May 27, 2021
Insect issues on young pecan trees addressed in Georgia

A number of issues are being addressed in this year’s Georgia pecan crop development, including the following.

Pecan budmoth

Following a cool April, we are seeing budmoth pressure increase. At the University of Georgia (UGA) Vidalia Onion Research farm, our trees sprayed in early April look great. However, I left one row non-sprayed so I could replicate a budmoth insecticide efficacy trial we were doing in Montgomery County. The Montgomery trial was sprayed April 8th and the replicated version on April 30. This week, every treatment and tree in the April 30 sprayed trial was damaged. I even found some caterpillars. Other growers have told me they are starting to see the pressure from budmoth now.

Whether you sprayed or not in April, any trees between ages of 1 to 3 years old need to be scouted for budmoth injury. If you find worms, use Lorsban as a quick knockdown. Then follow up with an insect growth regulator to provide residual control (e.g., Intrepid, Intrepid Edge, Minecto Pro). You can mix these up in small sprayers as a percent solution.

Insecticide Plant Uptake Rate / 10 gallons
Intrepid Not absorbed into leaf; not translocated 1 oz
Intrepid Edge Absorbed into leaf; not translocated 1 oz
Lorsban Contact kill only 2.4 oz
Minecto Pro Systemic 1.5 oz


Ambrosia beetles

We are also seeing increase in beetle attacks on very young trees throughout Southeast Georgia. So far, the attacks are not very severe. But it shows the beetles are flying again. This is not unusual as Dr. Acebes’ trapping data shows they can have a second flight toward the beginning of spring.

Table 1. Trapping data from Angel Acebes-Doria shows initial ambrosia beetle flights as well as later flights in the spring.
Figure 2. Ambrosia beetle attack on young tree in Wilcox County on May 17th. Photo by John Bennett.

If you’re going back through the orchard, another pyrethroid treatment is not a bad idea. One of the most important things you can do is spray down into the tree guards.

Camphor shot borer

We looked at second and third-year trees in Emanuel County this week where random trees were having trouble leafing out compared to all other trees (Figure 4). There were holes in the trunk of the tree, but they were clearly larger than our typical ambrosia beetle holes (Figure 3). Some holes were ‘weeping’ but some were not ‘weeping.’ The one common denominator we found was that these ‘weak’ trees were mostly one variety that did not have many lateral roots when planted compared to the other variety.

Cutting the tree at a cross-section, you can see the beetle and how its tunnel restricts movement of water up through the vascular system. The beetle turned out to be an introduced species called the camphor shot borer, Cnestes mutilatus. It is also an ambrosia beetle but does not usually produce toothpicks. This could be because the hole is so much larger than our general ambrosia beetle (Xylosandrus) holes. They are strongly attracted to ethanol and have been known to bore into plastic gas cans holding fuel with ethanol additives.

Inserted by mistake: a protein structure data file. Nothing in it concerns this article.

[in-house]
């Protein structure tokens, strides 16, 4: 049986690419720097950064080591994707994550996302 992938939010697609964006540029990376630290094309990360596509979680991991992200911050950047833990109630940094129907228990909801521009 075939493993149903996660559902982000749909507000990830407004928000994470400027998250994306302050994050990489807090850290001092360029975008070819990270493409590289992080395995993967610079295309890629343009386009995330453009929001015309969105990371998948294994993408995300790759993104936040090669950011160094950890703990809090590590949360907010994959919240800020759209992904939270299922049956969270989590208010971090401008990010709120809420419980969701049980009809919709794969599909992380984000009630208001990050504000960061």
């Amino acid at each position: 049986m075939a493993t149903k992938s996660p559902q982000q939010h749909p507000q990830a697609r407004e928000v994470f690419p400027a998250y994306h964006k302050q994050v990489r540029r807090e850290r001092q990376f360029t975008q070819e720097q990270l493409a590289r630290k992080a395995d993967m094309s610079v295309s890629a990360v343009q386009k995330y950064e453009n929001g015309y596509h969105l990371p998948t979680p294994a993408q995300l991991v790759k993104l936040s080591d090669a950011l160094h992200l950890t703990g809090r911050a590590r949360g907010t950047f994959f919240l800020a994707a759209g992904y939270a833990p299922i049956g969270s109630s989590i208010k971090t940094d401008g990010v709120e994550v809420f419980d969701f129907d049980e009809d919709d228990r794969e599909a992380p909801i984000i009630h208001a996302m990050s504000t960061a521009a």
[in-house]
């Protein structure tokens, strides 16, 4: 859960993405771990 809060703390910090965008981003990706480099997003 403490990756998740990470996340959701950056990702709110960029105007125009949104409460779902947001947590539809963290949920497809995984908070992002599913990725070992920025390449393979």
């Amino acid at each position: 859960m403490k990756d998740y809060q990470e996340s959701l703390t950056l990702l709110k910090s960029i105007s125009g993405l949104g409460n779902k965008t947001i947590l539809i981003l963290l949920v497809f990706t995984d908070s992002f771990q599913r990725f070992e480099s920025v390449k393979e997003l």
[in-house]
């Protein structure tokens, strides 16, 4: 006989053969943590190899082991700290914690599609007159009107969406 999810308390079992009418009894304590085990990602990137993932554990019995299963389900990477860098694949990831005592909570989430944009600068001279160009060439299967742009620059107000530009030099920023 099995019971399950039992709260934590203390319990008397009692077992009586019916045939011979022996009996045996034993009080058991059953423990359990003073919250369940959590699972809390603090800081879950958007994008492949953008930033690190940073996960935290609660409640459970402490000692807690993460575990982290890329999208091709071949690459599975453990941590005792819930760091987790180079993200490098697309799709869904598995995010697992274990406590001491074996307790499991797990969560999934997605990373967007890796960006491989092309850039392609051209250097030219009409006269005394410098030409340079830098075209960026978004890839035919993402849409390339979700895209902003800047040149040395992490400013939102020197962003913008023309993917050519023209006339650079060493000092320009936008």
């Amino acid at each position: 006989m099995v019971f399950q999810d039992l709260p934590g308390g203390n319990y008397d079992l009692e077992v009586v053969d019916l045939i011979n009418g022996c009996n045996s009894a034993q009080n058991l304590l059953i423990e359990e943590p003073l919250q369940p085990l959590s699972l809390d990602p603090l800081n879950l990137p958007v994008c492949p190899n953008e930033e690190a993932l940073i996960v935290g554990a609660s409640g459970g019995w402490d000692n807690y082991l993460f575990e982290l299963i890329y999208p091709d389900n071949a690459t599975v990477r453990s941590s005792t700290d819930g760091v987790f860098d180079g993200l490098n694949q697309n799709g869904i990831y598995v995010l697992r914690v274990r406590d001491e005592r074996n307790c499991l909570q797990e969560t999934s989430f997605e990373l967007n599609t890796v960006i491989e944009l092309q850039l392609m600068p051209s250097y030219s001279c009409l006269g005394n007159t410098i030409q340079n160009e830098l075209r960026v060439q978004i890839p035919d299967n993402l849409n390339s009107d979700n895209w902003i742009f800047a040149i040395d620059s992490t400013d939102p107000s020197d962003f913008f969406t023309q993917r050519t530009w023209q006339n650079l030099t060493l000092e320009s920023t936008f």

Figure 5. Tunnel from camphor shot borer in Emanuel County. Photo: Jason McNeely.

William Hudson, Extension entomologist, said, The problem here is related to poor establishment of the trees and their continued struggle to get growing. I’ve seen the same thing in the orchard where my traps are located – no attacks on trees planted this year or last, but a couple of 4-year trees that were obviously growing less well than the others around them attacked by beetles.  Interestingly, the trees attacked were at the end of the orchard where the traps catch far fewer (only about 10% as many) beetles than the traps that are closer to the newest plantings. Stress really does matter.”

Will an ambrosia beetle insecticide spray kill them? Yes. However, the underlying problem is the stressed trees. When trees are not growing well – especially in their first year – cut them back some more. This allows roots more time to grow and reduces how much of the tree they must supply water and nutrients. If there are a lot of holes, the tree probably will not make it.

A. Acebes, W. Hudson, , University of Georgia

Figure 1 at top. Pecan budmoth comes out of a damaged terminal in Toombs County on May 19.

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